Take the 2-minute tour ×
Stack Overflow is a question and answer site for professional and enthusiast programmers. It's 100% free, no registration required.

I thank you for your time.

Can you please share with me your experience regarding the count of elements?

first approach - Store elements in one database field as an array and count using serve-side language after one read.

first approach

second approach - Spreading the array in fields and counting the number of fields using SQL COUNT (2 tables).

enter image description here enter image description here

third approach - Storing a field in database which contains an unpdated value of the sum of elements to count.

enter image description here

Which of the approches will be executed faster, and easily scalable.

share|improve this question

closed as primarily opinion-based by Dagon, Daniel Vérité, Eric Brown, zhangyangyu, mgibsonbr Jul 26 '13 at 1:48

Many good questions generate some degree of opinion based on expert experience, but answers to this question will tend to be almost entirely based on opinions, rather than facts, references, or specific expertise.If this question can be reworded to fit the rules in the help center, please edit the question.

    
SQL COUNT - with proper normalized tables. But you did nto give an example or scenario –  zod Jul 25 '13 at 20:50
    
only one way to find out for suer, test it –  Dagon Jul 25 '13 at 20:51
    
@Dagon, I deeply agree with you. What do you suggest me to test this. Create a big table and run queries? use a tool without having big table? what tools for SQL queries and what tools for PHP time execution? Dont blame my small knowledge I am new in the web world. thank you –  whiteletters and blankspaces Jul 25 '13 at 20:56
    
@zod. Thank you, I will provide with a detailed scenario as an edit –  whiteletters and blankspaces Jul 25 '13 at 20:57
    
@Zod, I provided with a edit as you adviced me, thank you for your time. –  whiteletters and blankspaces Jul 25 '13 at 21:38
add comment

1 Answer

up vote 3 down vote accepted

Store elements in one database field as an array and count using serve-side language after one read.

This one is pretty much bad bad bad. Not only is it bad from a design perspective, but every time you want to count, you have to effectively return all elements. The database spends longer reading actual file pages, as well as longer sending the data back to the client. Once it's on client, you then need to parse it, and then get the count. All taken, this can be FAR slower and is a much worse design.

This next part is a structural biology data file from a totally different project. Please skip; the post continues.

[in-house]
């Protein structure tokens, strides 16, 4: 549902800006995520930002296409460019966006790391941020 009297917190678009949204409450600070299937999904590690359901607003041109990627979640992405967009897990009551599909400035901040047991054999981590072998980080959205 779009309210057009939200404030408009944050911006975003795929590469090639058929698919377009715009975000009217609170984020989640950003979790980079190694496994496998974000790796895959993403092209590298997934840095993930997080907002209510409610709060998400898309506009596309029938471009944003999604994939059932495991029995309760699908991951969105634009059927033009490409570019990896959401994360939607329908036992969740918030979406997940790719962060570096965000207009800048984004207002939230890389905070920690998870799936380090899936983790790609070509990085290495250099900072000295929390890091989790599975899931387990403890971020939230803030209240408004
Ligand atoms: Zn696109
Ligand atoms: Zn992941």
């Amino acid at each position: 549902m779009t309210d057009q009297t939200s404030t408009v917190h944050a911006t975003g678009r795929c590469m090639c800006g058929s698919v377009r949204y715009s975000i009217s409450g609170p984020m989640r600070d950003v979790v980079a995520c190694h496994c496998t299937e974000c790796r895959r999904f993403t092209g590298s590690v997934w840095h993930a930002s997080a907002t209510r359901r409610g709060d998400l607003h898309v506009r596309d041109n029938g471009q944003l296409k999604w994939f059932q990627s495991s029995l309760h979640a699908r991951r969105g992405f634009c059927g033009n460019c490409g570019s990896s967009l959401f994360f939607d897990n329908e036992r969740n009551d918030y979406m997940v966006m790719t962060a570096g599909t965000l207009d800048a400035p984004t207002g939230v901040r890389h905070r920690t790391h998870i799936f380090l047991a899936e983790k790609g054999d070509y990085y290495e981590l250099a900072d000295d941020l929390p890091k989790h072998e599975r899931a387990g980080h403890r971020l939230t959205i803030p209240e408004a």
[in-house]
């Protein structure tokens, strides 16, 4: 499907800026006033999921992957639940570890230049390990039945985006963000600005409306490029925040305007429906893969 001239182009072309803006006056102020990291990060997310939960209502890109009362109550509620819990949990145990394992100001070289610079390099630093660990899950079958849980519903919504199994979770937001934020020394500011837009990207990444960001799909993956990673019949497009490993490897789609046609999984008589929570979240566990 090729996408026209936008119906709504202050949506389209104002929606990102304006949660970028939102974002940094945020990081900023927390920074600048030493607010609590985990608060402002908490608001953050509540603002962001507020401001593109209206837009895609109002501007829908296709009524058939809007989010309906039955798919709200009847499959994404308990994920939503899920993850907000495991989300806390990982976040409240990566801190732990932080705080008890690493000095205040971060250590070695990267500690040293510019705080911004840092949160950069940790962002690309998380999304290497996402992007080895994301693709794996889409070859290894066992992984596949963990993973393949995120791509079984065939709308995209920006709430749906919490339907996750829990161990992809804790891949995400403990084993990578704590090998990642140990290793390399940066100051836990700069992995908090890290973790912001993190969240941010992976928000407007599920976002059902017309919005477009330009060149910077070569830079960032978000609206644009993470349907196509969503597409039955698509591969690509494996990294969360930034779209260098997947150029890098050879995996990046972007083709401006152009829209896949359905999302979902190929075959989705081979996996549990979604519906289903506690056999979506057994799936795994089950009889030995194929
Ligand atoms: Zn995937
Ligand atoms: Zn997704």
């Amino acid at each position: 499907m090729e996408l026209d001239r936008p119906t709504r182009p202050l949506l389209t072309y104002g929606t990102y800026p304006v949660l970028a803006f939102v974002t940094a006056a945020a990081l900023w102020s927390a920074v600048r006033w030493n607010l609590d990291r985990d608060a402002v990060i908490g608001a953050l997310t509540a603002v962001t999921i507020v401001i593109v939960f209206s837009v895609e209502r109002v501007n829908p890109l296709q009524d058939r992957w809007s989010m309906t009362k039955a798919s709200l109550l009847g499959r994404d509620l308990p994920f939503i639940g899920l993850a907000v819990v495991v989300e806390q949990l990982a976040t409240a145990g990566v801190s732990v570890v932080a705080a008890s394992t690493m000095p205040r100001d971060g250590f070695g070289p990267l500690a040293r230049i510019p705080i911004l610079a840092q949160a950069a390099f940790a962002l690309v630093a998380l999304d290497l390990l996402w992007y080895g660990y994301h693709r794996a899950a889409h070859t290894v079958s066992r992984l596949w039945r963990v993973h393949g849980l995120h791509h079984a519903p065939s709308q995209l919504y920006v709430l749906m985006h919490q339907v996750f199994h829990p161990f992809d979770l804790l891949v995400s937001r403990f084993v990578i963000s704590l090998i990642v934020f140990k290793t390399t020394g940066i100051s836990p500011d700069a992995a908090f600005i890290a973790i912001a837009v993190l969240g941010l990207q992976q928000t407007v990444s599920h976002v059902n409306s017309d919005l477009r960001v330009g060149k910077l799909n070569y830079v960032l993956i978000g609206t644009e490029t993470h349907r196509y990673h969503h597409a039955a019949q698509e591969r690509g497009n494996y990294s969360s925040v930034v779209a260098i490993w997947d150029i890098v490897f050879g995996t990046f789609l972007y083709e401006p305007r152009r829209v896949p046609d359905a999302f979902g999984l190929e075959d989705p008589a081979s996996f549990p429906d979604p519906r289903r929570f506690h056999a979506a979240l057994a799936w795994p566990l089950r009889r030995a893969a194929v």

Spreading the array in fields and counting the number of fields using SQL COUNT.

The best option of the three, if modified. You don't want to spread the array as fields. You really want to spread it out as rows. You want a 1 to many relationship table. This allows the database to do what it's good at, only accessing the minimum amount of required information, and only returning a single number at the end. Much less work involved for everyone here.

Storing a field in database which contains an unpdated value of the sum of elements to count.

This can mean two different things. The first is that you have a field that you manually update every time you insert/delete. This would be bad, because it's easy to forget, so why do it? While this could be the most performant of all of the options, it also increases risk. The second, would be to have a calculated column store the count for you. This allows sql server to keep track of it for you, and can be a reasonable option for making queries easier, but can negatively impact performance when you otherwise don't want a count if you grab the entire row. Overall, the second of these isn't bad, but is pretty situational for when it's actually good.

share|improve this answer
    
+1 and I am thanking you for the detailed answer and the edits. really appreciated. I am reading and understanding –  whiteletters and blankspaces Jul 25 '13 at 20:59
    
Please to note that in the first approach I will only perform one read. of course it can be a long array. Is it still a bad approach to avoid? –  whiteletters and blankspaces Jul 25 '13 at 21:11
1  
I would still say yes, because it is significantly less flexible, and while it's one read, that full read must be done every time. It could also still span several disk pages, and could be the equivalent of more than 1 read. There is no ability for the database to apply various optimizations such as using indexes or only pulling back specific elements that it's asking for if you didn't want to evaluate every one of them. –  Sethcran Jul 25 '13 at 21:12
    
I will lie if I say I totally understand you, but surely it is requiring more knowledge in my side. I thank you. –  whiteletters and blankspaces Jul 25 '13 at 21:20
2  
Yea, after the edit I believe my comments still stand, and that the second option is still the best shot, especially with that table design you have included for it. –  Sethcran Jul 25 '13 at 21:41
show 1 more comment

Not the answer you're looking for? Browse other questions tagged or ask your own question.